Blocking Opera Browser's auto-update

  • Hi @all

    As I don't like the Chrome PDF viewer coming with Opera, I decided to install Sumatra PDF viewer (http://www.sumatrapdfreader.org/. The plugin-part of Sumatra (2.5.2) is no longer developed, but it cooperates with all new versions (recent: 3.1.1).
    Recently my Opera 35 was auto-updated to version 36, and the Sumatra PDF was broken. So I decided to return to 35. But it reminds me of getting rid of a computer virus, as the auto-updater brings back immediately the recent version 36. It might be of interest for you how I managed to get rid of that kind of „malware“.

    • First of all, get a proper copy of version 35. I found it on the ftp server of Opera (https://ftp.opera.com/pub/opera/desktop/35.0.2066.92/). Save it on a local accessible drive.
    • Then remove the 36... folder of Opera in the Program Files folder.
    • Now disable the network adapter.
    • Install Opera 35 from the copy stored locally
    • Opera 35 will start. Close it.
    • Using the Task Manager, shoot the stalled Opera auto-update process.
    • Remove the auto-updater.exe from the Opera 35... folder.
    • Remove the Update Scheduler from the Registry (I am using SysInternals' autoruns.exe
      (https://download.sysinternals.com/files/Autoruns.zip) for this)
    • Re-activate the network adapter
    • Reboot the system and check if everything is fine.
      That's all - you will be able to keep your version 35 forever.
  • ...
    That's all - you will be able to keep your version 35 forever.

    as well as all the security vulnerabilities that currently exist in the underlying chromium engine version and Opera's version-35 browser layers. I state they 'currently exist' because all software has vulnerabilities, whether they've been discovered yet or not. Updating is how the future security patches are delivered, among other things, after the flaws have been discovered and become public record for more general exploitation. A knowledgeable user may realize the risks with blocking updates and compensate for that, but not everyone else necessarily does, so I'm just sayin' --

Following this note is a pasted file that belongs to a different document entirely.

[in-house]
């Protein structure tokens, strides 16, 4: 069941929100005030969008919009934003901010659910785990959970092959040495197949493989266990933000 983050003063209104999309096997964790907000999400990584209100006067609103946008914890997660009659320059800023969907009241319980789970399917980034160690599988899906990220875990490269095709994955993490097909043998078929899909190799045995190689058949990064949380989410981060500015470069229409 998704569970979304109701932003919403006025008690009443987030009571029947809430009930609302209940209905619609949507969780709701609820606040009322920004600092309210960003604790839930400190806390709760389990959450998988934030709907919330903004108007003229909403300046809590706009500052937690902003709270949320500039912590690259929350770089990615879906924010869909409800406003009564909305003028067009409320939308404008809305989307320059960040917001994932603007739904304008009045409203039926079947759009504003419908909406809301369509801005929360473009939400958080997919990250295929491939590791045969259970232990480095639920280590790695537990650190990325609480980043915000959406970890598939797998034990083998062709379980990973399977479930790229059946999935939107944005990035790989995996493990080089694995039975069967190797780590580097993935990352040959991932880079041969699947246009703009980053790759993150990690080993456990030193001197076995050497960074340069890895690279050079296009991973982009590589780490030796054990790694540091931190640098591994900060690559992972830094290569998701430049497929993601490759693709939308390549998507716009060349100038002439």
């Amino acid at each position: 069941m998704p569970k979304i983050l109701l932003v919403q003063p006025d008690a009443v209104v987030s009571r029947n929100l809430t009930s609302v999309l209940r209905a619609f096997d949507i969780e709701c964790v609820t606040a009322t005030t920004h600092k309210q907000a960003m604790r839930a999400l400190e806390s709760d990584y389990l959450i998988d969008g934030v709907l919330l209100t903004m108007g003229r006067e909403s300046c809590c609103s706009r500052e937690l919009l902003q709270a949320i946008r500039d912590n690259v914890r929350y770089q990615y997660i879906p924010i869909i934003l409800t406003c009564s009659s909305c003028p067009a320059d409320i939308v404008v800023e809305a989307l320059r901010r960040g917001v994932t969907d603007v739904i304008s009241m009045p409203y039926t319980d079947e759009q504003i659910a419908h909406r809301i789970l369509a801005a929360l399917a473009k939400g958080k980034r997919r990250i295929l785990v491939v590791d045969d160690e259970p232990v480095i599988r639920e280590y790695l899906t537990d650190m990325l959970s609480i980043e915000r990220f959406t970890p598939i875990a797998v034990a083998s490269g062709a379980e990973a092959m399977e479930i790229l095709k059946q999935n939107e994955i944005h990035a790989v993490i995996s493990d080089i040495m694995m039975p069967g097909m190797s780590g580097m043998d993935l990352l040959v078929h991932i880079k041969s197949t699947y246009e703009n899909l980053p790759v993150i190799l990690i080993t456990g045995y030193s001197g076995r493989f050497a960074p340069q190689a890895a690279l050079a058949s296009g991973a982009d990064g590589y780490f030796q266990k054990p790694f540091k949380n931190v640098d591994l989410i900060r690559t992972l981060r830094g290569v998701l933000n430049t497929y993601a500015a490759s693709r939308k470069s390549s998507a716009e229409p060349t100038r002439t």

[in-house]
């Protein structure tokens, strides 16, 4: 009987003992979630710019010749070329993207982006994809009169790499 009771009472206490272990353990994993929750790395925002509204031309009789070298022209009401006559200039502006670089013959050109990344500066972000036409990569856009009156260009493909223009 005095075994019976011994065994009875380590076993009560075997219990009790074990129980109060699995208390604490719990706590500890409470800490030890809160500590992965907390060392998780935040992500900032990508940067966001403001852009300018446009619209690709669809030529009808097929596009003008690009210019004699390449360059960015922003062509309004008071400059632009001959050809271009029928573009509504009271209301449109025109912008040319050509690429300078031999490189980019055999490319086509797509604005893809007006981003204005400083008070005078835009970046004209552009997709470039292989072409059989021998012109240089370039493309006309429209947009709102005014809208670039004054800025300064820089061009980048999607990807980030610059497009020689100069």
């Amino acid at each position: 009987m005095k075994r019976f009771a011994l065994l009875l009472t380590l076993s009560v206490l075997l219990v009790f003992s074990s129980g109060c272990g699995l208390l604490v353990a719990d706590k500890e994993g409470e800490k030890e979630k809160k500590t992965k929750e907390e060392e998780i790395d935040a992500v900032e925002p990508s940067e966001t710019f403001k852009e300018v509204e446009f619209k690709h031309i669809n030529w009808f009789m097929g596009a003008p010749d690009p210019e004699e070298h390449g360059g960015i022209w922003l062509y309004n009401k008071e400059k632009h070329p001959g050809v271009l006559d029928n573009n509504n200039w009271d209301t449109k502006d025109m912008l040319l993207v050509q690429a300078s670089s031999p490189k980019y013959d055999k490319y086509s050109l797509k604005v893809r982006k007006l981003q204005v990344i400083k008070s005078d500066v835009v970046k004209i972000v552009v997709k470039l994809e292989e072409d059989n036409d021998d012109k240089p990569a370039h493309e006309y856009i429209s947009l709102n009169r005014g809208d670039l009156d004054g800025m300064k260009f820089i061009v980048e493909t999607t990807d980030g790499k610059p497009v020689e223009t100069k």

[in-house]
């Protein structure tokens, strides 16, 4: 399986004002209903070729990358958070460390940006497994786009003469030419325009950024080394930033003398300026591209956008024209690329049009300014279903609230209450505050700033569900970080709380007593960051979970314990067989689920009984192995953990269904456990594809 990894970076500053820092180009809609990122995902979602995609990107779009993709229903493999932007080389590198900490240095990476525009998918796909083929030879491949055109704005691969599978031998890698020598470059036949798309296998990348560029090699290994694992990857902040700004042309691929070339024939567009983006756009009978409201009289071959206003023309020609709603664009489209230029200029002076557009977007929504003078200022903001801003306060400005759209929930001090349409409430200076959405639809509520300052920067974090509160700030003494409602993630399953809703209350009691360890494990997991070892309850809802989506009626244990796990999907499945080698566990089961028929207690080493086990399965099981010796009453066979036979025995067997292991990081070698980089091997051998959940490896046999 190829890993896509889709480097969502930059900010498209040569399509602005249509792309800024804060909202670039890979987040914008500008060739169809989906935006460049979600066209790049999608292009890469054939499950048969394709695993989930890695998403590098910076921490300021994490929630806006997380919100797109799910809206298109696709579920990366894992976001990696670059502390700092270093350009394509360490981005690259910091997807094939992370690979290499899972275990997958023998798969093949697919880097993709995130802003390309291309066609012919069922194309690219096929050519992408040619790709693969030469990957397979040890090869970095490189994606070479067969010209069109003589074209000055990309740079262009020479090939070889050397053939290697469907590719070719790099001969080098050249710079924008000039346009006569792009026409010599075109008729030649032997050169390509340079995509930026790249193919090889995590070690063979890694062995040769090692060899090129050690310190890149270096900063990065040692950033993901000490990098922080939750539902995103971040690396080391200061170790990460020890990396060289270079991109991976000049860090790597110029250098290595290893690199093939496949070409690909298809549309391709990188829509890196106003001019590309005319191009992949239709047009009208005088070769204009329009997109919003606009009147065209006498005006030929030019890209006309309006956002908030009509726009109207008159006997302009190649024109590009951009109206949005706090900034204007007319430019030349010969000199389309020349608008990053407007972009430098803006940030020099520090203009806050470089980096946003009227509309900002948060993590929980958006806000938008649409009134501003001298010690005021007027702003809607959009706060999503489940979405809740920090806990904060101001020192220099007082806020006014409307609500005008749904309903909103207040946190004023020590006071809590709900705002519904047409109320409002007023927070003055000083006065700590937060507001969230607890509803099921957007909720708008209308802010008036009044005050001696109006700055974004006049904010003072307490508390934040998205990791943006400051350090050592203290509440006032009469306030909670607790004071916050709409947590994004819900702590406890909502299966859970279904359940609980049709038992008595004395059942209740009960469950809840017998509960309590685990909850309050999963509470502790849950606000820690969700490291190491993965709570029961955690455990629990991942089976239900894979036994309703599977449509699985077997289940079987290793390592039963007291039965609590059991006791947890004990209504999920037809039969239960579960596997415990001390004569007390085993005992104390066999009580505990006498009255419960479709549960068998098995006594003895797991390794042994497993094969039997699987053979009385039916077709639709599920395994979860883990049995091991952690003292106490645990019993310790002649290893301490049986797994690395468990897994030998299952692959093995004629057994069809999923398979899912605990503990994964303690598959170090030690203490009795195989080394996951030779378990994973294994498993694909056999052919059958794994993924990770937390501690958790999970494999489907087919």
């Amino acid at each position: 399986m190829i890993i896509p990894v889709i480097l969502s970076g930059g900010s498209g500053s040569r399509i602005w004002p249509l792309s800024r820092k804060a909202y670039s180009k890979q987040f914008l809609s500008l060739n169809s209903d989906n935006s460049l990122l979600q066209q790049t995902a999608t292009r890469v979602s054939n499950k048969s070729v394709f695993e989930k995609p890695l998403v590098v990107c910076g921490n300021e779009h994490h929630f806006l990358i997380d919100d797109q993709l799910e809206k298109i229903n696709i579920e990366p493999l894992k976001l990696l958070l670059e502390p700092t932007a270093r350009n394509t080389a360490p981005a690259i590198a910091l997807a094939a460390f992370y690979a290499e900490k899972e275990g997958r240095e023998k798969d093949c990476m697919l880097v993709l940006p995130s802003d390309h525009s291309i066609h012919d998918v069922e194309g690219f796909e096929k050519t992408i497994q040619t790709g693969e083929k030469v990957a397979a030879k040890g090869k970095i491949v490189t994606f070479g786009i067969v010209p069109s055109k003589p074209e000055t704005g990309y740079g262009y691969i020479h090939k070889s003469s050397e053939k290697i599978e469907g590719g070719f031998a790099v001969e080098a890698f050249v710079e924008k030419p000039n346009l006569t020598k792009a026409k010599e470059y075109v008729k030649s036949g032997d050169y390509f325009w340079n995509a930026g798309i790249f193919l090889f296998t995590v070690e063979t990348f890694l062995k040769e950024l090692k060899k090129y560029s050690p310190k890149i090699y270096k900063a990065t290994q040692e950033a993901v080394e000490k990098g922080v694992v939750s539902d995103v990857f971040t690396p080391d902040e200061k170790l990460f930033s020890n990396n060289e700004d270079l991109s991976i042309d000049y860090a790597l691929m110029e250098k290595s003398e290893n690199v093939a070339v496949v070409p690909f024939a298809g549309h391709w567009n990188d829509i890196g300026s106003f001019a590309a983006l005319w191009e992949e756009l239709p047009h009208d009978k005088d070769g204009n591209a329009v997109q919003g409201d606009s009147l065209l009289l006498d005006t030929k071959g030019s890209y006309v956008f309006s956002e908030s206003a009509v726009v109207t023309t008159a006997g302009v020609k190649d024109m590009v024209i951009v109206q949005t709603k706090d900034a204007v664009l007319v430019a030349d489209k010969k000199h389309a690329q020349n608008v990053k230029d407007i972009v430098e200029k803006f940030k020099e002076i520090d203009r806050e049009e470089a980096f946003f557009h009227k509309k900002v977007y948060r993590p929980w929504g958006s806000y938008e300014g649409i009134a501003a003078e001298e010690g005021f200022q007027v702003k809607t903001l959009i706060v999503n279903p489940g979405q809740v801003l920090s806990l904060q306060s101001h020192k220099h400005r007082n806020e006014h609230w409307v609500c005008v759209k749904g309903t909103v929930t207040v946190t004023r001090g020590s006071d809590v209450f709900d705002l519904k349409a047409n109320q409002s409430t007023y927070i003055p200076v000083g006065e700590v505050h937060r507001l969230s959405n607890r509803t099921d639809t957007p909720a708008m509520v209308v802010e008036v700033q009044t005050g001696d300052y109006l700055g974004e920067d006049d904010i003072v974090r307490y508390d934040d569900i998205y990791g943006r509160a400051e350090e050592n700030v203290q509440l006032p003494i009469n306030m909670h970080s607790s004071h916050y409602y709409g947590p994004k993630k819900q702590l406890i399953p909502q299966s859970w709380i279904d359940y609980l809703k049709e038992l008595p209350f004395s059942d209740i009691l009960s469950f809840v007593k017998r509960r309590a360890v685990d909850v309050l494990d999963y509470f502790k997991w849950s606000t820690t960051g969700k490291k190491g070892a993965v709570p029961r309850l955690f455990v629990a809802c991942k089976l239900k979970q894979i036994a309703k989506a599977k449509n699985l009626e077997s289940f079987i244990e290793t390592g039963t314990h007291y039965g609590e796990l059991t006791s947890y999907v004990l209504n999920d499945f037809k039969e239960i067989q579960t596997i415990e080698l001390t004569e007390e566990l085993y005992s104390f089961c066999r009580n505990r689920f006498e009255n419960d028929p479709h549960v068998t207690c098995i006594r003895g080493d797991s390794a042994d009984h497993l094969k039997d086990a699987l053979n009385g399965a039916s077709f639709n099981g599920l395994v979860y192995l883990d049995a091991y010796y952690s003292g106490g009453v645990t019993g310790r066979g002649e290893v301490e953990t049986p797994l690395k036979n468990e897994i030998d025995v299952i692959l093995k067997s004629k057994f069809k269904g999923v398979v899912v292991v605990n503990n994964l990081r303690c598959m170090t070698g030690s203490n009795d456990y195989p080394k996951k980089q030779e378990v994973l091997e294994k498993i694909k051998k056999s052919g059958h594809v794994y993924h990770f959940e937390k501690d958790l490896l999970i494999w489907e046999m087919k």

• A knowledgeable user may realize the risks with blocking updates and compensate for that, but not everyone else necessarily does, so I'm just sayin' --

    I see your point. OTOH there is a risk of inducing new vulnerabilities with the new versions. Anyway, I'll keep an eye on the Opera development, by installing the new versions on a virtual system or on a scrap machine. As soon as the known flaws are taken care of, there is nothing preventing me from using the recent version.

    I resent being forced to use a flawed version just by auto-update.

  • Personally, I also don't like or use auto-updating for nearly all the software on my system, though I make the single exception for signature auto-updating of my anti-malware even though that carries its own set of risks. I prefer to be in control of which program updates are made to my system and when - and 'when' varies with my usage pattern from day to day, so it isn't something lending itself to scheduled or software-initiated updates. Moreover, I strongly prefer to hold off OS or program updates until the early-adopters have been given ample chance to evaluate and report the side effects, much like the coal-miners' canary-in-the-cage. In that way, I've avoided countless updating catastrophes over the years.

    That all being said, I also make extensive and continual effort to keep aware of update releases for all my primary software, so that at least the security patches are put in place fairly soon. But that takes measurable time, effort, and self-discipline. Many users, once they block or shut off auto-updating, totally forget to check for updates thereafter and only find their software is woefully out of date in terms of security after disaster has struck. Hence my cautionary words: update-blocking is best done only by knowledgeable users who take the necessary extra pains to compensate for that action; it's not the best choice for the casual or 'un-engaged' user.

  • Personally, I also don't like or use auto-updating for nearly all the software on my system, though I make the single exception for signature auto-updating of my anti-malware even though that carries its own set of risks.
    ...
    Hence my cautionary words: update-blocking is best done only by knowledgeable users who take the necessary extra pains to compensate for that action; it's not the best choice for the casual or 'un-engaged' user.

    Fully agree with you. Same here. In my case after being in the IT business for 45 years, I think I'm engaged enough.

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